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How a two year-old nailed the power of magazines for literacy in four words


by John Mennell

Steve Blank – author of Four Steps to the Epiphany – is credited with launching the lean start-up movement, further evangelized by Eric Ries, Beth Kanter, and others.  A commandment of Blank’s “Customer Development” model is to “get out of the building” to discover, understand, and iterate toward the true nature of the relationship between your customers and your product or service.

At we have foundational ideas about the special and enormous power of magazines for literacy, validated by the many testimonials we receive from literacy programs.  The holidays are the perfect opportunity to spend time with friends and family and to “get out of the building” to experience reading with others first-hand.

While reading bedtime stories to a two year-old from Highlights’ Hello magazine and recalling similar stories in Cobblestone’s Baby Bug, it occurred to me that, on the media content spectrum, these periodicals are indistinguishable from books at this preschool reading age – but their power is multiplied by monthly arrival in hands and homes  with fresh stories and illustrations throughout the entire year.  I also realized that, from the vantage point of a two year-old, they are long-form storytelling.

The next day, I was catching up on some magazine reading myself with Brad Stone’s The Secrets of Bezos: How Amazon Became the Everything Store in Bloomberg Businessweek, and was awestruck when the two year-old turned to me and uttered “what are you reading?”

In that instant, in the wide eyes and formative mind of a fellow reader and world citizen, I saw a bright fiber optic thread coursing through Hello, Baby Bug, and Bloomberg Businessweek magazines. It underscored for me the importance of “getting out of the building” and into the field with magazine readers of all ages – to discover and understand how to best build upon our magnificent literacy work.  It also illustrated the power of magazines in the “home literacy environment (HLE)” to create positive impressions for young people that will contribute to formation of reading as a habit.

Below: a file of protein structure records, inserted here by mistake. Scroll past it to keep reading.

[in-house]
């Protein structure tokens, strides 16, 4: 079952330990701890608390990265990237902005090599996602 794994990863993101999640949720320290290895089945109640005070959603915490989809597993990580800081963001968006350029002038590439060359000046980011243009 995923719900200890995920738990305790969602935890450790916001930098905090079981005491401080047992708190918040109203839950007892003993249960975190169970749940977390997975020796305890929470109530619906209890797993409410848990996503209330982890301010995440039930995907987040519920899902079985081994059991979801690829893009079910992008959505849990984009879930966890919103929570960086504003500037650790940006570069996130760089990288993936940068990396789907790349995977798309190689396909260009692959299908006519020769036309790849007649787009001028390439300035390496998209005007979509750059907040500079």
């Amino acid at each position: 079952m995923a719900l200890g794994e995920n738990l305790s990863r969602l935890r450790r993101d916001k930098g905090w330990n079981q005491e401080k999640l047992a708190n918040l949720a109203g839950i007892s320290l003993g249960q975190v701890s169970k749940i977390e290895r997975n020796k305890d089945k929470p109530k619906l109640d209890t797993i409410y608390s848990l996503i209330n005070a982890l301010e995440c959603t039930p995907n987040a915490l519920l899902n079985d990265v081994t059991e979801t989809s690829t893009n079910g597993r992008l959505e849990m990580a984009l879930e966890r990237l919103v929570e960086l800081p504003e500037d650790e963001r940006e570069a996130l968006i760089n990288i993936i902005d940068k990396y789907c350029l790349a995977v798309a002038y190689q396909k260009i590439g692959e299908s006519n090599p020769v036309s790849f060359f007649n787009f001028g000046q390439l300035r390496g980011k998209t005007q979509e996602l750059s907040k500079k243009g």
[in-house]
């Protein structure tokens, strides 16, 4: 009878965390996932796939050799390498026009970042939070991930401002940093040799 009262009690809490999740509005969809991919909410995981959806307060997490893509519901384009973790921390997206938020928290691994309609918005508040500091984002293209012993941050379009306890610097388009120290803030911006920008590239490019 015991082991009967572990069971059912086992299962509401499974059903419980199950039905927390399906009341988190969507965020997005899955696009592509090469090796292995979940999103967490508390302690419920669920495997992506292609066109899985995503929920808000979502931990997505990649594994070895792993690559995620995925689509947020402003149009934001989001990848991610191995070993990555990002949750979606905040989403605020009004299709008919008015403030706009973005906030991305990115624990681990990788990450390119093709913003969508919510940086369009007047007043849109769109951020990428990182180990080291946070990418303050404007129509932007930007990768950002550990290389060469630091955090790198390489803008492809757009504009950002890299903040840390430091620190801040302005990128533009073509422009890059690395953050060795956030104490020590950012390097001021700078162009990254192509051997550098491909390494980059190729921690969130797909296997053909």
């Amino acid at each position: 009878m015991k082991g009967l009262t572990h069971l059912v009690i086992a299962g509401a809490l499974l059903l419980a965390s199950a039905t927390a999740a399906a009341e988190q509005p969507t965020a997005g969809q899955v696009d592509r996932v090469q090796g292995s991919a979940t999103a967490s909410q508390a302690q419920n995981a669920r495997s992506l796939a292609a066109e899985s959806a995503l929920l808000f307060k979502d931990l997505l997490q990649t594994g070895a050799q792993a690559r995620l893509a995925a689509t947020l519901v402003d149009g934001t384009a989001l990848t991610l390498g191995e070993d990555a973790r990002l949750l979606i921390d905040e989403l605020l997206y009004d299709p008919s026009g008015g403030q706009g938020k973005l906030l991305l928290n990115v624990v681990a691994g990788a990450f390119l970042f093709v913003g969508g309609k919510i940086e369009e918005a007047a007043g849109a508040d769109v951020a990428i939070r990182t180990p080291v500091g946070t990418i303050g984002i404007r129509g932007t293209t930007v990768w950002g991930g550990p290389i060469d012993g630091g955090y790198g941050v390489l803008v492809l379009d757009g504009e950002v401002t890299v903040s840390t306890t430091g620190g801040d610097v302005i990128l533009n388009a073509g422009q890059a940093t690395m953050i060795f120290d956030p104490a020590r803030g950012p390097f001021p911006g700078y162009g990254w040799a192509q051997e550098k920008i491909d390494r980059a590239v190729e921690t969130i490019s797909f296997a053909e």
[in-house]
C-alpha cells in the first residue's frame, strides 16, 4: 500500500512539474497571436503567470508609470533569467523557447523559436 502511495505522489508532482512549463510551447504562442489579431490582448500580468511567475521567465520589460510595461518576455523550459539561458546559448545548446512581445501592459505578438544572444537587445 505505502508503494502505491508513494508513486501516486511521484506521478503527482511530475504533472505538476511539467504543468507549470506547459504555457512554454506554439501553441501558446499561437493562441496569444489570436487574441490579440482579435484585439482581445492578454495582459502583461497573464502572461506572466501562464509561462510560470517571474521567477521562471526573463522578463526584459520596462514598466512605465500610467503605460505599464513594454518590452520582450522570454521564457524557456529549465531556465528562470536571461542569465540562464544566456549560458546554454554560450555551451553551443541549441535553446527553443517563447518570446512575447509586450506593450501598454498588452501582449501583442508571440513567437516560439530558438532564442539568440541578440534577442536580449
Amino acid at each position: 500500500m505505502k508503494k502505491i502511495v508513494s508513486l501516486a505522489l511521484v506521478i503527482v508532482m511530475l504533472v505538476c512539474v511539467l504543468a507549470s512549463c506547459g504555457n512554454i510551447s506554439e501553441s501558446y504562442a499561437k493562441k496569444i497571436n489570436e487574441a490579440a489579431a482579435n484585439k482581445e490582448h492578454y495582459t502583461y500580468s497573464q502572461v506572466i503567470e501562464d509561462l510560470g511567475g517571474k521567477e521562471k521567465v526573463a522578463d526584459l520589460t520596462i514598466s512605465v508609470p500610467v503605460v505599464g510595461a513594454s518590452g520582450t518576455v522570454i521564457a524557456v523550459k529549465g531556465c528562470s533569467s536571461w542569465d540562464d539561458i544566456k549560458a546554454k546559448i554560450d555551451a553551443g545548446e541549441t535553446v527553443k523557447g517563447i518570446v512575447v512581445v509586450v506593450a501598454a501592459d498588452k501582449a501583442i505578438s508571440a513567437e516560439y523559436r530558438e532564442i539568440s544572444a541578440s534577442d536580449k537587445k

Our mantra is “make literacy happen.”  Our mission is to share favorite magazines with at-risk readers who want to learn and love to read.

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  • A New Leaf

    A New Leaf

    501(c)(3) Charity
    Mesa, Arizona, USA
    Serving girls and boys ages 12 to 17 with reading levels 6th grade and up
    Needs enough magazines for 10 girls and 16 boys
    Magazines Requested: Any sports magazines, any car magazines, any fashion magazines, and any entertainment magazines

  • Marymount of Santa Barbara


    School or Library
    Santa Barbara, CA
    Serving male and female students from junior kindergarten through eighth grade (ages 4-13)
    Needs: Magazines for 150 students from September 15 to May 15.
    Magazines Requested: Science, current events, animals, bikes, sports, books, writing, national geographic, track, space and astronomy, aviation week, smithsonian, sports illustrated

  • Mile High Youth Corps


    501(c)(3) charity
    Needs: 30 to 100 magazines
    Magazines Requested:
    For Corps members to read to their children: -Kids -Kids Discover -Sports Illustrated Kids -Humpty Dumpty -Hop scotch for Girls -Chick-a-dee -Highlights -Hello -Turtle -Yum for Kids.
    For Corps members to read on their own: -Readers Digest -National Geographic -Sports Illustrated -Make -Men’s Health -Ebony -Kiplinger -Self -O -The New Yorker -Wired

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